What is IgA pemphigus?
IgA pemphigus (or immunoglobulin A pemphigus) is an autoimmune blistering disorder. It is also called intercellular IgA dermatosis among other names.
IgA pemphigus has two major subtypes:
- Subcorneal pustular dermatosis (SPD) type
- Deposition of intracellular IgA against the glycoprotein desmocollin-1 seen predominantly in the upper epidermis.
- Intraepidermal neutrophilic (IEN) type.
- Deposition of autoantibodies against desmoglein members of the cadherin superfamily seen predominantly in lower epidermis.
However, a new classification describes five subtypes of IgA pemphigus; these being:
- SPD type IgA pemphigus
- IEN type IgA pemphigus
- IgA-pemphigus vegetans
- IgA-pemphigus vulgaris
- Unclassified IgA pemphigus.
It has been associated with malignancies (multiple myeloma) and several chronic conditions (monoclonal IgA gammopathy, human immunodeficiency virus infection, Sjögren's syndrome, rheumatoid arthritis, and Crohn's disease).
Who gets IgA pemphigus?
IgA pemphigus is very rare. It can occur in any age group, but is more commonly seen in middle aged adults and may have a female predominance.
What are the clinical features of IgA pemphigus?
- The first signs are flaccid vesicles and pustules.
- The vesicles and pustules rupture to form erosions and crusted plaques.
- The eruption tends to follow an annular pattern.
IgA pemphigus appears to favour the trunk, upper and lower extremities, axillae, and groin. Mucosal involvement is infrequent.
What is the cause of IgA pemphigus?
The exact cause of IgA pemphigus is unclear.
- IgA autoantibodies bind to desmogleins or desmocollins, the cells responsible for adhesion between cells.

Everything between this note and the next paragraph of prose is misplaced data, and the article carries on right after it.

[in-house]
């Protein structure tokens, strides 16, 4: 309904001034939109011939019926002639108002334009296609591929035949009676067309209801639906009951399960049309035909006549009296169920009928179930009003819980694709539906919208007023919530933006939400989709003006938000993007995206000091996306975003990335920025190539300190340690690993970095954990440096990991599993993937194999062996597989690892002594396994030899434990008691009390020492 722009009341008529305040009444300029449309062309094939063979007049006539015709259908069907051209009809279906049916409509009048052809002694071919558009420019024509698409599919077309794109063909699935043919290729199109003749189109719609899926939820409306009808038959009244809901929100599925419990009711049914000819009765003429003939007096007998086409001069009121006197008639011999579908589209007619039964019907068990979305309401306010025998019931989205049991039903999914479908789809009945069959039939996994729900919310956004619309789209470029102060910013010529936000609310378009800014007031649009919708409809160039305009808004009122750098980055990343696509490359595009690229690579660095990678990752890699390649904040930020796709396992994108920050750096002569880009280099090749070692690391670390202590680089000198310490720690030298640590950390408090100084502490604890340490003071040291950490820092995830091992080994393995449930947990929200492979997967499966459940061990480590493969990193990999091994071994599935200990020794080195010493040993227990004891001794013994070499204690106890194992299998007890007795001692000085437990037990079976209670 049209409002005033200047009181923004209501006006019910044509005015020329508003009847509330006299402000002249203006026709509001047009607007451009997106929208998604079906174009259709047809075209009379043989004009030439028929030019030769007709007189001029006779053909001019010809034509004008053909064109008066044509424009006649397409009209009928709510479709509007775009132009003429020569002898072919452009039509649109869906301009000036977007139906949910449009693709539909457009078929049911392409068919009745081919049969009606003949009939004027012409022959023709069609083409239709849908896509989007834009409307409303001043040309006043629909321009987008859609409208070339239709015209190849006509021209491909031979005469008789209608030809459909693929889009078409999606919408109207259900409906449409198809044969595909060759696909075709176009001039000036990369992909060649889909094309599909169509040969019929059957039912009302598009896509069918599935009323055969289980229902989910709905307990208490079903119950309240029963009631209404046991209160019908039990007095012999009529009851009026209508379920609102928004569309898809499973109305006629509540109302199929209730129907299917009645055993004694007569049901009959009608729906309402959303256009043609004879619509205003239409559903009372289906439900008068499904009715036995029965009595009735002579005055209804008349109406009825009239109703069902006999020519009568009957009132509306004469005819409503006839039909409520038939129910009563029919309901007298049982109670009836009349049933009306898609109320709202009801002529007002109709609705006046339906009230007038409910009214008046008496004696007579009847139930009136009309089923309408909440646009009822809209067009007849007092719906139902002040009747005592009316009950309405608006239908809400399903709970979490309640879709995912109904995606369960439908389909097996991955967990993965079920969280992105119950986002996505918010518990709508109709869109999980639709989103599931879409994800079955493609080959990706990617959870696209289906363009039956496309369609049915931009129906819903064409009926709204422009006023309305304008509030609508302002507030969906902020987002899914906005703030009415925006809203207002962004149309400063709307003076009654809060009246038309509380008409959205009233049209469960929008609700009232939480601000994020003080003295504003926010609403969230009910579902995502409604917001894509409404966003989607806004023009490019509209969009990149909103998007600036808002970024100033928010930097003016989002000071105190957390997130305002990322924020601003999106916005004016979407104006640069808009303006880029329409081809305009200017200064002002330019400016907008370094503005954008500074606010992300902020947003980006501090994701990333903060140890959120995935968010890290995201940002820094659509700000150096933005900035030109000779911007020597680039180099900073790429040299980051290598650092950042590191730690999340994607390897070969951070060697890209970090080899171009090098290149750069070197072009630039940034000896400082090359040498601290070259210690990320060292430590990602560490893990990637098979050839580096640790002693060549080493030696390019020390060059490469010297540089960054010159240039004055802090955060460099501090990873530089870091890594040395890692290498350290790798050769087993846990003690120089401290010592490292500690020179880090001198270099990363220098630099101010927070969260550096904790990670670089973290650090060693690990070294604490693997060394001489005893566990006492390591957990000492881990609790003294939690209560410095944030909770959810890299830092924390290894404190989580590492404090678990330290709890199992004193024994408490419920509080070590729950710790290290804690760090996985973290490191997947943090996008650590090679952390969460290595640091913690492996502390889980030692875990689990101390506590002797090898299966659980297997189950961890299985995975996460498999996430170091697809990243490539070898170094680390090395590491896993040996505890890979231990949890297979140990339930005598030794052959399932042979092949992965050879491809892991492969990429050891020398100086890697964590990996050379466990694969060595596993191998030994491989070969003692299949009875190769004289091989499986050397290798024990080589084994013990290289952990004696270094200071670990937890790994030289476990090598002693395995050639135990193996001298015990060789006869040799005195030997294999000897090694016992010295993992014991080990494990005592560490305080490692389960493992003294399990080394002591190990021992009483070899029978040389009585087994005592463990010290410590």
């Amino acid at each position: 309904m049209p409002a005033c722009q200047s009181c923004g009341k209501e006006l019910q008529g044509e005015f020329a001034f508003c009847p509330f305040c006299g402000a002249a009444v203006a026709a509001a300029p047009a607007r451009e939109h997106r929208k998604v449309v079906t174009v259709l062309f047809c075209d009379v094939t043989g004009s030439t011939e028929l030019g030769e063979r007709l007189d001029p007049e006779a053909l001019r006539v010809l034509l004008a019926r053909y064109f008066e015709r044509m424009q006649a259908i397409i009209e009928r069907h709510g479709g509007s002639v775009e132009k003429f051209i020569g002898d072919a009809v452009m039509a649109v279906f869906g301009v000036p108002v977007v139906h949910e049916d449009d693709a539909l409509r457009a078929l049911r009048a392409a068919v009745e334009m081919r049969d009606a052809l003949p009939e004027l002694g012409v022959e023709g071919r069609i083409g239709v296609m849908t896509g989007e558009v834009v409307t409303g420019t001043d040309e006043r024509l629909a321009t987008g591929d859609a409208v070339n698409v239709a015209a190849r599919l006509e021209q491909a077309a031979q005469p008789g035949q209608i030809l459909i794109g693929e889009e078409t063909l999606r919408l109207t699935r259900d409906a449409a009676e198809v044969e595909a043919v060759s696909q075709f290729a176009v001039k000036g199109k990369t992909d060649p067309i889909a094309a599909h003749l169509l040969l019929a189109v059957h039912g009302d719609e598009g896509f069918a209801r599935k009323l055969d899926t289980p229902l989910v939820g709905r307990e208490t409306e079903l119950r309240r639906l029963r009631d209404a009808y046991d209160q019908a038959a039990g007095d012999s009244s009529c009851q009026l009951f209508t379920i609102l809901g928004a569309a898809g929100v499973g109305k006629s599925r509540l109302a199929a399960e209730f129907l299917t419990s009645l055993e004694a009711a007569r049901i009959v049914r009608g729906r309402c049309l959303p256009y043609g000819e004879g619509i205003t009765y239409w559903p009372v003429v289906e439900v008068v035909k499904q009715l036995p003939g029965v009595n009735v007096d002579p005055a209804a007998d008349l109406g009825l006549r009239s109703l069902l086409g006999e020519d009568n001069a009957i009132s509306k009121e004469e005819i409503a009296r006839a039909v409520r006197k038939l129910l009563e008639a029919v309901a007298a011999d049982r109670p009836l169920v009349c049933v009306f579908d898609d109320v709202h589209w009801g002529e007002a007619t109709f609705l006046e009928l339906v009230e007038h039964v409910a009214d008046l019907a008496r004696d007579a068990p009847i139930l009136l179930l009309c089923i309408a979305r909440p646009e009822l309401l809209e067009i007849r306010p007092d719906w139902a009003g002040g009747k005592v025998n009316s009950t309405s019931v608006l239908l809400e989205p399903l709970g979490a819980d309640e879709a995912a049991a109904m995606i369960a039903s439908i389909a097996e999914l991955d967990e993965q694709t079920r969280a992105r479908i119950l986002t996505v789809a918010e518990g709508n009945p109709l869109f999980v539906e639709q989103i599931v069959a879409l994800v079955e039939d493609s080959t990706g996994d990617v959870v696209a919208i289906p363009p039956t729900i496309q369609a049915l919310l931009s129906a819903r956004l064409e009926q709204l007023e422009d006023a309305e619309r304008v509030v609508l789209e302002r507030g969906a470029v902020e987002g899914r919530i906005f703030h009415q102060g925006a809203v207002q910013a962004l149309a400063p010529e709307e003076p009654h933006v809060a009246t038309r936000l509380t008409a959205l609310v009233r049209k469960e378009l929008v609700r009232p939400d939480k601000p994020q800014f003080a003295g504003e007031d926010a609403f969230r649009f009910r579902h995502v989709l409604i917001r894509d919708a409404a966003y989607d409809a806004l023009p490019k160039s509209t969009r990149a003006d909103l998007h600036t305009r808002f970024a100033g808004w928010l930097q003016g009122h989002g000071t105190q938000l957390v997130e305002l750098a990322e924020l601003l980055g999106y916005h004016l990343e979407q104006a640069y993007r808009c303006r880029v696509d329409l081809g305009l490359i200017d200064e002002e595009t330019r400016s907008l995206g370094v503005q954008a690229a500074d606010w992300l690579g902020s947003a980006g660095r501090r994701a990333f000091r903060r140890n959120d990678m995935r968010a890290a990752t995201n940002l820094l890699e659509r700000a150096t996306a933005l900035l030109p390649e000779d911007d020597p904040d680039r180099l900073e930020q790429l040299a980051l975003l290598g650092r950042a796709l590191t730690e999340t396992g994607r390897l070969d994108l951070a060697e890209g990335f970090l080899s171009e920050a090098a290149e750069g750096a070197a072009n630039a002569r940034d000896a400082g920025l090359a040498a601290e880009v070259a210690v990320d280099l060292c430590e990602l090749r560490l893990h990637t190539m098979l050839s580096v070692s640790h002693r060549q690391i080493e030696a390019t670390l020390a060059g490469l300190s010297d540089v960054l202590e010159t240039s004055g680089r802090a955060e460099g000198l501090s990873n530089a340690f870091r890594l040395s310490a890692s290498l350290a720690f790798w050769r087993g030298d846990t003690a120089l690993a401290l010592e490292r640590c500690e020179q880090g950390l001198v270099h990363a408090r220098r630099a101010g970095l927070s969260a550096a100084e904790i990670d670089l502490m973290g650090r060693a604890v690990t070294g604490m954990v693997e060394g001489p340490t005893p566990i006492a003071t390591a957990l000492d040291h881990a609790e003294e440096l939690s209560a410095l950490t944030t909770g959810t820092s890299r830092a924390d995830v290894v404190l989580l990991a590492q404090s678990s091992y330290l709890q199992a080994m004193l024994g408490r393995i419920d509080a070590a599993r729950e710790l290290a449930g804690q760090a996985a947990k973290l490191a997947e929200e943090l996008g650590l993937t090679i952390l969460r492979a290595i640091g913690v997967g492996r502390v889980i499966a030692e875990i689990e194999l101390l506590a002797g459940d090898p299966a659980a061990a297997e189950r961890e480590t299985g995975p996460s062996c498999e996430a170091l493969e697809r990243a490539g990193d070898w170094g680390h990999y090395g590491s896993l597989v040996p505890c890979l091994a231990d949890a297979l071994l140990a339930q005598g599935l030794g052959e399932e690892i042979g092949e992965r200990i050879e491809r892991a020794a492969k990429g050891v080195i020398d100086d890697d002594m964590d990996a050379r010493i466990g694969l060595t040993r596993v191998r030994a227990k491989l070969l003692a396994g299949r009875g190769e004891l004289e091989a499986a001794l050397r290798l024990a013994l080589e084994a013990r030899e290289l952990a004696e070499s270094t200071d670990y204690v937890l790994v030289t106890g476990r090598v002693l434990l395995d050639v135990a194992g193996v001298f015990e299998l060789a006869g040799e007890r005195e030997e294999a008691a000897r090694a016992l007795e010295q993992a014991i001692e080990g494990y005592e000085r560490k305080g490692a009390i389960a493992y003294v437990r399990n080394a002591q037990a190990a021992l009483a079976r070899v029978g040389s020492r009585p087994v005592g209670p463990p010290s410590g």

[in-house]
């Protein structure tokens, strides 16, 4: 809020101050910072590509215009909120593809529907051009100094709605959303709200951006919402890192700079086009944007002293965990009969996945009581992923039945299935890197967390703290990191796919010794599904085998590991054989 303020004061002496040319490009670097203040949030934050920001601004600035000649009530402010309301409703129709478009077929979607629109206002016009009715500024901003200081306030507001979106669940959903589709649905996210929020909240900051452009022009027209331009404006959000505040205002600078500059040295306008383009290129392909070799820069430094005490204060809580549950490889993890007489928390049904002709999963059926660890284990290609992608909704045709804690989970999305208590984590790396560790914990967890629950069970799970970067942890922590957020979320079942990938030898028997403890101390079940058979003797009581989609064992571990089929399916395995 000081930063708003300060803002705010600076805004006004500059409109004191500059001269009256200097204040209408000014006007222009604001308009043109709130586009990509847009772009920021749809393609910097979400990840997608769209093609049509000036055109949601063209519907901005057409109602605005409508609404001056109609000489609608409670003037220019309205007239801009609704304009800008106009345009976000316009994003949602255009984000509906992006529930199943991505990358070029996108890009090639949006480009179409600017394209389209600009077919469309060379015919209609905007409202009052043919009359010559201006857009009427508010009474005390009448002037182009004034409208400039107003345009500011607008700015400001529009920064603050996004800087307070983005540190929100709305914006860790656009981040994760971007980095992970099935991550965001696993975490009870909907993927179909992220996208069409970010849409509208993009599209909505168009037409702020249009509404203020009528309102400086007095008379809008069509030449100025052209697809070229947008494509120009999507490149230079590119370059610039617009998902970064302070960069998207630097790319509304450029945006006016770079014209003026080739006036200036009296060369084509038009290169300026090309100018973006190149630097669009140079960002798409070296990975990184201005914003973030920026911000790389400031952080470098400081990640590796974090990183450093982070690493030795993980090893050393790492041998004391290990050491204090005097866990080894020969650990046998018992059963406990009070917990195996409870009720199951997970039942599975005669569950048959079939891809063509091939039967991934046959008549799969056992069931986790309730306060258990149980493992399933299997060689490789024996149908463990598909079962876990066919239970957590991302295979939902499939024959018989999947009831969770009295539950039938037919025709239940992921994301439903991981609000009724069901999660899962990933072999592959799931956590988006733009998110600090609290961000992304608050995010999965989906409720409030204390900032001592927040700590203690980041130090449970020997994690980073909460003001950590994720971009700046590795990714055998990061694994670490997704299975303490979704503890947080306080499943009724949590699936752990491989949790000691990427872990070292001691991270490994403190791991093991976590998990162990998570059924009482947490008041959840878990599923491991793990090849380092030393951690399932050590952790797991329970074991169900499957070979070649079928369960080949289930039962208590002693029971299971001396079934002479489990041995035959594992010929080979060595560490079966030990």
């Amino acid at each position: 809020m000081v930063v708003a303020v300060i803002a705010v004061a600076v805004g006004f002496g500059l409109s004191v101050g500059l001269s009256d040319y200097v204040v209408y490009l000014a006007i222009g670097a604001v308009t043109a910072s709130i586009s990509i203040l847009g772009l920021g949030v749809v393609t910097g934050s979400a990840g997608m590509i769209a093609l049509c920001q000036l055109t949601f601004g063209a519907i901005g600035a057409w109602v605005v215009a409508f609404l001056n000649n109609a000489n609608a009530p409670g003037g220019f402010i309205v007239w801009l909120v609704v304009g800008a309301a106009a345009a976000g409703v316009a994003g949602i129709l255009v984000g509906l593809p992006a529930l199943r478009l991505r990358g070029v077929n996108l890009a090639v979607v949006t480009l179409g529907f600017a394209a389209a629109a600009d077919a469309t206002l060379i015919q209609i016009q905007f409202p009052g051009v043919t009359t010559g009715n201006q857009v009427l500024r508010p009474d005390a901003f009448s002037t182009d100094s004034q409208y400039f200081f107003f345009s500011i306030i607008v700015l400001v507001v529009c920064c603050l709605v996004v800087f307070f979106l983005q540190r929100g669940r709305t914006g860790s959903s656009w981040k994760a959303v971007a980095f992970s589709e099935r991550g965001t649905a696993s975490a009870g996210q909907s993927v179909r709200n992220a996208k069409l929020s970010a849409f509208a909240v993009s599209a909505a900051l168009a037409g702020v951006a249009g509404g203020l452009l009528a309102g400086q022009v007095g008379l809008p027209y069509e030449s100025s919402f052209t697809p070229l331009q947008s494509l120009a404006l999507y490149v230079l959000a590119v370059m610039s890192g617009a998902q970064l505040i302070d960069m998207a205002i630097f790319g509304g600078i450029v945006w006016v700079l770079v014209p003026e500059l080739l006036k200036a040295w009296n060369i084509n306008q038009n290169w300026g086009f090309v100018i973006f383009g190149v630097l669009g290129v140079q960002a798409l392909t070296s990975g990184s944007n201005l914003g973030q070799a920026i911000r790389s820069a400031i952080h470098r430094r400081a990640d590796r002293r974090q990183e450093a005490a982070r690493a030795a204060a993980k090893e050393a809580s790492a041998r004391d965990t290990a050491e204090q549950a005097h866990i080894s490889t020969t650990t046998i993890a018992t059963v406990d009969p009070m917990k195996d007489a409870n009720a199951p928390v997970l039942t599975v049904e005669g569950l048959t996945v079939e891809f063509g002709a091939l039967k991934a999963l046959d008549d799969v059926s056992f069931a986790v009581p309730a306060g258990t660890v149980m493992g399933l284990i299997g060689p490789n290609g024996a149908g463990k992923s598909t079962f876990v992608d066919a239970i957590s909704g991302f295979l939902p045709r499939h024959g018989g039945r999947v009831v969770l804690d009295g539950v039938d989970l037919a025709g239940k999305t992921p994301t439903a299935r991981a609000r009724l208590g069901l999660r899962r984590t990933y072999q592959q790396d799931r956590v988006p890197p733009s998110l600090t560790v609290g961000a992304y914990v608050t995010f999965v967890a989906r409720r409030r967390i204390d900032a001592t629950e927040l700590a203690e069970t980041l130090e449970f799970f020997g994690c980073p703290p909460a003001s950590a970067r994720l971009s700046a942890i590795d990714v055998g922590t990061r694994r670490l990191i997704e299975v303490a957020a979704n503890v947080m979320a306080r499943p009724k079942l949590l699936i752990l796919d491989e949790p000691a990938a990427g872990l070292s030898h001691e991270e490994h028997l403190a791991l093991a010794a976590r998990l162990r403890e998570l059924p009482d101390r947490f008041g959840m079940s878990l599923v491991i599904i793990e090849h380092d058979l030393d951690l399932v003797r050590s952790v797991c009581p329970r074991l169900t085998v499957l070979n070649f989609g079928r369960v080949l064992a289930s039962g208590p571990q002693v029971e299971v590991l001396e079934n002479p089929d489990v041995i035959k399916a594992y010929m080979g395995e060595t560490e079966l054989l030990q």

- In SPD-type IgA pemphigus, the autoantigen is described as desmocollin 1, one of the desmosomal cadherins, the glycoproteins that maintain the shape of a cell.
- In at least some cases of IEN-type IgA pemphigus, the autoantigens are desmoglein 1, desmoglein 3, and an unspecified transmembrane protein.
What is the differential diagnosis for IgA pemphigus?
Other conditions that should be considered in the differential diagnosis include:
- Bacterial skin infection
- Dermatitis herpetiformis
- Pemphigus foliaceus
- Eosinophilic pustular folliculitis
- Subcorneal pustular dermatosis / Sneddon-Wilkinson disease.
How is IgA pemphigus diagnosed?
- In IgA pemphigus, a skin biopsy reveals intraepidermal neutrophil infiltration. Blistering skin specimens will show mixed inflammatory infiltrate in upper, mid or lower epidermis, depending on the subtype with little or no acantholysis.
- Direct immunofluorescence of a skin biopsy of healthy appearing skin close to the area of blistering reveals IgA deposition in epidermal keratinocyte cell membranes.
Indirect immunofluorescence testing of serum can show IgA anti-keratinocyte cell-surface antibodies. Immunoglobulin G (IgG) anti-keratinocyte cell-surface antibodies have also been reported.
What is the treatment for IgA pemphigus?
IgA pemphigus is usually treated with a combination of systemic steroids (anti-inflammatory effects) and dapsone which is thought to reduce neutrophil infiltration. This combination treatment is more effective than the use of steroids alone.
Since few cases of IgA pemphigus have been described, the most effective treatment is unknown. Other medications worth considering include:
In comparison to other forms of pemphigus, IgA pemphigus presents with a milder disease and carries a better prognosis. When managed appropriately, it mostly heals with no scarring.
Patients should be counselled about potential side effects of steroids and dapsone. IgA associated with other medical conditions should be managed in a multidisciplinary manner, hence it is important to thoroughly investigate potential underlying triggers/associations, especially in elderly patients.